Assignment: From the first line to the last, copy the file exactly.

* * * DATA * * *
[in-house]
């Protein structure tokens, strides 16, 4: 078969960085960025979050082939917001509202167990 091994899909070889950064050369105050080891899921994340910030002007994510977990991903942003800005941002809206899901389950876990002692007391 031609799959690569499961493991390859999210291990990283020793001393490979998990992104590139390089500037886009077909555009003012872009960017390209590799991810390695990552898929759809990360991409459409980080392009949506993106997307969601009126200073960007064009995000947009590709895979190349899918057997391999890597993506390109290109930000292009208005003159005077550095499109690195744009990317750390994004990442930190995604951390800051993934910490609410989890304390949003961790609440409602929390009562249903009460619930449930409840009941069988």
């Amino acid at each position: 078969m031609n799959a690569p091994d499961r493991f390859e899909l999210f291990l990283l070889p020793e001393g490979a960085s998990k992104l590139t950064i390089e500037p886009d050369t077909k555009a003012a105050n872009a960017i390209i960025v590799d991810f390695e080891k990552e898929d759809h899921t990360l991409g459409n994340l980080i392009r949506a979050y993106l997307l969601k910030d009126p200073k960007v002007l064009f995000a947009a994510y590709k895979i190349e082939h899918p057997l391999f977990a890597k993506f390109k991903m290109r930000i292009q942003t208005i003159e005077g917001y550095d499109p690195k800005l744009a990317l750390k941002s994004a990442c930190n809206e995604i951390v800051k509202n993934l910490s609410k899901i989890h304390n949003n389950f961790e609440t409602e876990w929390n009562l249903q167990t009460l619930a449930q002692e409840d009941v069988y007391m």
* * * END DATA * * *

[in-house]
């Protein structure tokens, strides 16, 4: 078969960085960025979050082939917001509202167990 091994899909070889950064050369105050080891899921994340910030002007994510977990991903942003800005941002809206899901389950876990002692007391 031609799959690569499961493991390859999210291990990283020793001393490979998990992104590139390089500037886009077909555009003012872009960017390209590799991810390695990552898929759809990360991409459409980080392009949506993106997307969601009126200073960007064009995000947009590709895979190349899918057997391999890597993506390109290109930000292009208005003159005077550095499109690195744009990317750390994004990442930190995604951390800051993934910490609410989890304390949003961790609440409602929390009562249903009460619930449930409840009941069988």
């Amino acid at each position: 078969m031609n799959a690569p091994d499961r493991f390859e899909l999210f291990l990283l070889p020793e001393g490979a960085s998990k992104l590139t950064i390089e500037p886009d050369t077909k555009a003012a105050n872009a960017i390209i960025v590799d991810f390695e080891k990552e898929d759809h899921t990360l991409g459409n994340l980080i392009r949506a979050y993106l997307l969601k910030d009126p200073k960007v002007l064009f995000a947009a994510y590709k895979i190349e082939h899918p057997l391999f977990a890597k993506f390109k991903m290109r930000i292009q942003t208005i003159e005077g917001y550095d499109p690195k800005l744009a990317l750390k941002s994004a990442c930190n809206e995604i951390v800051k509202n993934l910490s609410k899901i989890h304390n949003n389950f961790e609440t409602e876990w929390n009562l249903q167990t009460l619930a449930q002692e409840d009941v069988y007391m």